noun, plural mat·zahs [maht-suh z] /ˈmɑt səz/, mat·zoth, mat·zot, mat·zos [Sephardic Hebrew mah-tsawt; Ashkenazic Hebrew mah-tsohs] /Sephardic Hebrew mɑˈtsɔt; Ashkenazic Hebrew ˈmɑ tsoʊs/.
Definition for matzah (2 of 2)
or mat·zah, mat·zoh
noun, plural mat·zos, mat·zoth, mat·zot [maht-suh z; Sephardic Hebrew mah-tsawt; Ashkenazic Hebrew mah-tsohs] /ˈmɑt səz; Sephardic Hebrew mɑˈtsɔt; Ashkenazic Hebrew ˈmɑ tsoʊs/.
Origin of matzo
Examples from the Web for matzah
I came across one of his best-sellers, "The Matzah of Zion," in Damascus this summer.
The soup with matzah balls, the fish, in fact the entire menu made them think of home.A Jewish Chaplain in France|Lee J. Levinger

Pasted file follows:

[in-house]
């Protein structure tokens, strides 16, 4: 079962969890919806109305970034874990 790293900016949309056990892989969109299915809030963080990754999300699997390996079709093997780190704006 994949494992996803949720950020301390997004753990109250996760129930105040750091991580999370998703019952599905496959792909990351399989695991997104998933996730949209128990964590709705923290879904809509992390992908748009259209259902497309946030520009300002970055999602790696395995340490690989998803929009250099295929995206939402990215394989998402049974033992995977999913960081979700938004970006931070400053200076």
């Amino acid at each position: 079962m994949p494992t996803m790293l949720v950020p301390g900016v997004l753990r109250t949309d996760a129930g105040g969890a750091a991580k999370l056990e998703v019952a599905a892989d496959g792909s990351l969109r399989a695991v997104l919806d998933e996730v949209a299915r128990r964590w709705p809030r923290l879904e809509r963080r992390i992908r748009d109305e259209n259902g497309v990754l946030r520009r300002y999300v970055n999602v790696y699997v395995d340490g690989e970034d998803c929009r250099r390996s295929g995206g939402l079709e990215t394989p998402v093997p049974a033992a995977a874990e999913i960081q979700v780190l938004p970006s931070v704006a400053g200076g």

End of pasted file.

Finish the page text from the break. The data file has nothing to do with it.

British Dictionary definitions for matzah
matzoh matza or matzah (ˈmætsə)
noun plural matzos, matzohs, matzas, matzahs or matzoth (Hebrew maˈtsɔt)
Word Origin for matzo
Word Origin and History for matzah
also matza; see matzoh.
Culture definitions for matzah
A flat piece of unleavened bread, resembling a large cracker, used by Jews (see also Jews) in place of yeast bread during Passover (see also Passover). According to the biblical account of Passover, God directed the ancestors of the Jews to eat unleavened bread, rather than delay their departure from Egypt (see also Egypt) by waiting for bread to rise.